Horrific start for Lydia Ko at women's US Open

MATT RICHENS
Last updated 11:54 20/06/2014
TOUGH START: Kiwi golfer Lydia Ko plays off the 15th tee as her caddie Mike 'Fluff' Cowan watches onduring the first round of the US Women's Open.
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TOUGH START: Kiwi golfer Lydia Ko plays off the 15th tee as her caddie Mike 'Fluff' Cowan watches onduring the first round of the US Women's Open.

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Lydia Ko's bid to become the youngest major winner in both the men's and women's game got off to a horrific start as her approach play let her down.

The 17-year-old world No 3 shot an opening round six-over 78 at the US Open this morning and at the completion of her round was languishing in a tie for 77th.

Ko dropped a shot on her first and fourth holes on the difficult and dry Pinehurst No 2 course, but turned at even par after grabbing back shots on both the front nine's par threes.

She struggled on the back nine, recording three further bogeys and a triple as she paid the price for missing Pinehurst's turtleback greens.

While she was able to get up and down a number of times, her short game still let her down as the talented teen sent chip shots from one side of the green to the other.

Ko hit just six fairways in regulation on day one and never gave herself enough chances to make birdies.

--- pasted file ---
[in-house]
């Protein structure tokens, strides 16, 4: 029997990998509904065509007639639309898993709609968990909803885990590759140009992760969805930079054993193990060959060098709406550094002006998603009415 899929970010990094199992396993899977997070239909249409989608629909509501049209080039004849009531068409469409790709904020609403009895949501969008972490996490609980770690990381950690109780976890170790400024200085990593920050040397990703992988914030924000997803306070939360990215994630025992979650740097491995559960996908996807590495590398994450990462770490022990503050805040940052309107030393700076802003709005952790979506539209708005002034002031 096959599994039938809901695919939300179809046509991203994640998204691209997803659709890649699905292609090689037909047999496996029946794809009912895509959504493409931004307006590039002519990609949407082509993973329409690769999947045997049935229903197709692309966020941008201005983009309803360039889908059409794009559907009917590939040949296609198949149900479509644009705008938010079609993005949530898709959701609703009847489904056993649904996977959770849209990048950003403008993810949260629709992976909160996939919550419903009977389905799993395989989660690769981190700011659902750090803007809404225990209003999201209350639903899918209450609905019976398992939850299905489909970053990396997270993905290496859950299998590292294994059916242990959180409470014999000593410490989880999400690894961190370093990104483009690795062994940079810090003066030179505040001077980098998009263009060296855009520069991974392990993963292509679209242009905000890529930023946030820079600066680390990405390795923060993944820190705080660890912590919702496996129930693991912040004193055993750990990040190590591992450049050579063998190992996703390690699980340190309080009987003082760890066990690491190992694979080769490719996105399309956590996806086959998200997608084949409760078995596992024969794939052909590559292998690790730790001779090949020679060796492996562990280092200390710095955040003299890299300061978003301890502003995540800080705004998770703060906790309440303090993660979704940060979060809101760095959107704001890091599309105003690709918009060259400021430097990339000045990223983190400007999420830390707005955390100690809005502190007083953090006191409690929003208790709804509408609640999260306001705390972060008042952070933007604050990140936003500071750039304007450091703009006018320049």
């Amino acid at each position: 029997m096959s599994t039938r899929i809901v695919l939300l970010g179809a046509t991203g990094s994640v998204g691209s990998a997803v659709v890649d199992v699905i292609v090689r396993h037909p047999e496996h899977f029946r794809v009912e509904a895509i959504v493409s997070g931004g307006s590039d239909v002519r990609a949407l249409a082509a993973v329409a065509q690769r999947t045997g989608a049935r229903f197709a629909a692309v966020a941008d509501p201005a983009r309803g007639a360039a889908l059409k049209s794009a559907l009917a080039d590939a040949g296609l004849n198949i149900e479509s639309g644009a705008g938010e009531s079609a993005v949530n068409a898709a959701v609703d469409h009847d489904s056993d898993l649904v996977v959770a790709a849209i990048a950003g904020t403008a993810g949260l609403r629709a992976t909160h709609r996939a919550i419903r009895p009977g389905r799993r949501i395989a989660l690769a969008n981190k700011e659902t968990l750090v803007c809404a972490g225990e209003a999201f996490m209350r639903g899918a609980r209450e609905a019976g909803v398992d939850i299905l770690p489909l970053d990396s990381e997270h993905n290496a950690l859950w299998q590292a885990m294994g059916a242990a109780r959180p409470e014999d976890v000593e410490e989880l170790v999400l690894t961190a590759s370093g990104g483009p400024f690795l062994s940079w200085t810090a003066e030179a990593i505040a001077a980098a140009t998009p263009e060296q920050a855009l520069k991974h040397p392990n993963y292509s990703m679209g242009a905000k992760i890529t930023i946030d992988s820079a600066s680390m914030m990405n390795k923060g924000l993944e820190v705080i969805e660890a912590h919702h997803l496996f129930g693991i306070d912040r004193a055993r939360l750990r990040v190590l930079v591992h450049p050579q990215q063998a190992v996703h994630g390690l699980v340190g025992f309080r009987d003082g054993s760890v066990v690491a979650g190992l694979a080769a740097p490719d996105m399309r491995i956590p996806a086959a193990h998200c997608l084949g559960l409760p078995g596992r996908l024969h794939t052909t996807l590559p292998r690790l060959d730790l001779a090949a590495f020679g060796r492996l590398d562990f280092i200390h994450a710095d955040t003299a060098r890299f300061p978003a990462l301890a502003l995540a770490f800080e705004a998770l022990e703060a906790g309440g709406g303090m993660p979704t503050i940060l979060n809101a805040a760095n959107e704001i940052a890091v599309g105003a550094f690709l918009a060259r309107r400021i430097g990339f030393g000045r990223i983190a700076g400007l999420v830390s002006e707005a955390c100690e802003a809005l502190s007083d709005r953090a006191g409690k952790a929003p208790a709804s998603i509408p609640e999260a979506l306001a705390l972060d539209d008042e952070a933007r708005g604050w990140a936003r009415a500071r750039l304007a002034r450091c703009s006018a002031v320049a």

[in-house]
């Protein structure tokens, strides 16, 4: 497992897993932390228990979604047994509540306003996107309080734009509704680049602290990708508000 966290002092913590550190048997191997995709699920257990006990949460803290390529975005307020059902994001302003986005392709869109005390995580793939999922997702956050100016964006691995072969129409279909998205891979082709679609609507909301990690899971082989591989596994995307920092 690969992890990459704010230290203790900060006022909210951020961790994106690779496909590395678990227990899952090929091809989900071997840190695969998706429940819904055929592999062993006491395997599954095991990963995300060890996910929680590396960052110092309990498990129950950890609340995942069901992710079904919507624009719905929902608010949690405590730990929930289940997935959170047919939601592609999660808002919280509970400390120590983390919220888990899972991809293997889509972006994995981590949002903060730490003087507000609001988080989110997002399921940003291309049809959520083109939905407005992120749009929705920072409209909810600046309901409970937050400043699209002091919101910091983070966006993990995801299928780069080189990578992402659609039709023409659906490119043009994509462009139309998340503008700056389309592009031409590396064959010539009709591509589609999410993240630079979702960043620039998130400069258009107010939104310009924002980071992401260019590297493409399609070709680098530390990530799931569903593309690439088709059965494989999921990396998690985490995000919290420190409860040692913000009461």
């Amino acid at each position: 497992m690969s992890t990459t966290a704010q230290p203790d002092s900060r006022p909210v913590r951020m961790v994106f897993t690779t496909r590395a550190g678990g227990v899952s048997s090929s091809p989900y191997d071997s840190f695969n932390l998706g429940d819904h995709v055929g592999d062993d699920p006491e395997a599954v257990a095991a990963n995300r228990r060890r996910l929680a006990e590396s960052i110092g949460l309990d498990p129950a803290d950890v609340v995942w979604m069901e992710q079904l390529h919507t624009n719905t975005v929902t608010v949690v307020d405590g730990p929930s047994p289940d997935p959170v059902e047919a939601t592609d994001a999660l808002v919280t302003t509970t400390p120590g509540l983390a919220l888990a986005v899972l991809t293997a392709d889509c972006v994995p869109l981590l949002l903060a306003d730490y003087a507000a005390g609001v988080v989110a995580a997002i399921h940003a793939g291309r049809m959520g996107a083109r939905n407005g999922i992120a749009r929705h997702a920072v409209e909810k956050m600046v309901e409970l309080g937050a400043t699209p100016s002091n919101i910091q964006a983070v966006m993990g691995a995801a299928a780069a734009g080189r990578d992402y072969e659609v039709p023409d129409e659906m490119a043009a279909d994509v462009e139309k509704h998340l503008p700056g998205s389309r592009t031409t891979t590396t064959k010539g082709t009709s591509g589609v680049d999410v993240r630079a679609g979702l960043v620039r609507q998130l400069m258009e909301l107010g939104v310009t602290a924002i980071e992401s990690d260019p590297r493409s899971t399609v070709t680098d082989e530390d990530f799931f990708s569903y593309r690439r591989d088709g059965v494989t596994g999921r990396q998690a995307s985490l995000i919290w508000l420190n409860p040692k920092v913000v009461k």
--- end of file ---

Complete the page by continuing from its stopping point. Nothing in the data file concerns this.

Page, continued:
World No 1 Stacy Lewis shot a three-under par 67 early and sat atop the leaderboard most of the day.  She had a one shot lead over Michelle Wie and only five players were under par on day one.

The field's youngest player, 11-year-old American qualifier Lucy Li shot an eight-over 78 after starting with a double bogey seven, while the up and down round of the day went to another American Marissa Chow.

Chow rushed to the top of the leaderboard after picking up shots on four of the first six holes, but her round fell apart around the turn.  On the eighth, ninth and 10th holes, Chow attempted to chip the ball on to the green only to have it roll back to near when she played it. Three times in a row it happened and she made double bogeys on all three holes.

The early cut line looks like it could be as high as 10-over par so there is still hope for Ko to continue her impressive record of never missing a cut in a professional tournament.

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If she is able to, when do you expect Lydia Ko to win her first major?

Next year, she's so close

She's still working towards it, within three years

It may be longer than we think, within five years

The expectation might be too much, maybe never

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